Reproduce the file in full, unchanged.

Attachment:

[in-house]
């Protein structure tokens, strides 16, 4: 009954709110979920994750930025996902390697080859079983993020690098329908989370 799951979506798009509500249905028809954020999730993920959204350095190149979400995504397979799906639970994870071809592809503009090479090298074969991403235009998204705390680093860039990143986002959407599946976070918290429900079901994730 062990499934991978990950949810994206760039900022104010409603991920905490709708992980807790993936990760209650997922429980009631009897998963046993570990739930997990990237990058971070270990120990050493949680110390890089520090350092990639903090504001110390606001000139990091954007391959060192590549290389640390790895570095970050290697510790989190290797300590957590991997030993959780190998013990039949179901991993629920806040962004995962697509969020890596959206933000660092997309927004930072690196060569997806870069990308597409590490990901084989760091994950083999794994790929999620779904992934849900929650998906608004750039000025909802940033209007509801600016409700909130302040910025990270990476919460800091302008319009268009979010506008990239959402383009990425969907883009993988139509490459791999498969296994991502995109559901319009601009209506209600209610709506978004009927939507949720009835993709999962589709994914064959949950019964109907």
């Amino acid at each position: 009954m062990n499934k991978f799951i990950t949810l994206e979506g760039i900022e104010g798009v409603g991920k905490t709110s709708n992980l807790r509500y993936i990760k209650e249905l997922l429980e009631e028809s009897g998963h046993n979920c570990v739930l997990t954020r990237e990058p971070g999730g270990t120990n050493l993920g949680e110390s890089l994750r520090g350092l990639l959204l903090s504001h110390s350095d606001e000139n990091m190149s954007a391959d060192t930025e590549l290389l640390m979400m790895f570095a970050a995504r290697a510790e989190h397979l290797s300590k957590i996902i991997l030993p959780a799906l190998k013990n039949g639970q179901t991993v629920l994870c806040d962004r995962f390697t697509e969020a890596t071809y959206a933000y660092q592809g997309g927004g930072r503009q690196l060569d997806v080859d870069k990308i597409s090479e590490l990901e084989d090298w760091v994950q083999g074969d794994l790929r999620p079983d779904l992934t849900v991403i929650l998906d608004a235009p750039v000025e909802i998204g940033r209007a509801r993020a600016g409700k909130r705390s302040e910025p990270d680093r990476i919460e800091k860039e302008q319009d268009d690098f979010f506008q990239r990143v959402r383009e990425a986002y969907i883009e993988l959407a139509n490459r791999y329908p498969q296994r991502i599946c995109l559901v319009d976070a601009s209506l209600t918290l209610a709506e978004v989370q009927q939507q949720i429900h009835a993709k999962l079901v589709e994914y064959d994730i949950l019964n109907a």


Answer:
[in-house]
């Protein structure tokens, strides 16, 4: 009954709110979920994750930025996902390697080859079983993020690098329908989370 799951979506798009509500249905028809954020999730993920959204350095190149979400995504397979799906639970994870071809592809503009090479090298074969991403235009998204705390680093860039990143986002959407599946976070918290429900079901994730 062990499934991978990950949810994206760039900022104010409603991920905490709708992980807790993936990760209650997922429980009631009897998963046993570990739930997990990237990058971070270990120990050493949680110390890089520090350092990639903090504001110390606001000139990091954007391959060192590549290389640390790895570095970050290697510790989190290797300590957590991997030993959780190998013990039949179901991993629920806040962004995962697509969020890596959206933000660092997309927004930072690196060569997806870069990308597409590490990901084989760091994950083999794994790929999620779904992934849900929650998906608004750039000025909802940033209007509801600016409700909130302040910025990270990476919460800091302008319009268009979010506008990239959402383009990425969907883009993988139509490459791999498969296994991502995109559901319009601009209506209600209610709506978004009927939507949720009835993709999962589709994914064959949950019964109907």
């Amino acid at each position: 009954m062990n499934k991978f799951i990950t949810l994206e979506g760039i900022e104010g798009v409603g991920k905490t709110s709708n992980l807790r509500y993936i990760k209650e249905l997922l429980e009631e028809s009897g998963h046993n979920c570990v739930l997990t954020r990237e990058p971070g999730g270990t120990n050493l993920g949680e110390s890089l994750r520090g350092l990639l959204l903090s504001h110390s350095d606001e000139n990091m190149s954007a391959d060192t930025e590549l290389l640390m979400m790895f570095a970050a995504r290697a510790e989190h397979l290797s300590k957590i996902i991997l030993p959780a799906l190998k013990n039949g639970q179901t991993v629920l994870c806040d962004r995962f390697t697509e969020a890596t071809y959206a933000y660092q592809g997309g927004g930072r503009q690196l060569d997806v080859d870069k990308i597409s090479e590490l990901e084989d090298w760091v994950q083999g074969d794994l790929r999620p079983d779904l992934t849900v991403i929650l998906d608004a235009p750039v000025e909802i998204g940033r209007a509801r993020a600016g409700k909130r705390s302040e910025p990270d680093r990476i919460e800091k860039e302008q319009d268009d690098f979010f506008q990239r990143v959402r383009e990425a986002y969907i883009e993988l959407a139509n490459r791999y329908p498969q296994r991502i599946c995109l559901v319009d976070a601009s209506l209600t918290l209610a709506e978004v989370q009927q939507q949720i429900h009835a993709k999962l079901v589709e994914y064959d994730i949950l019964n109907a």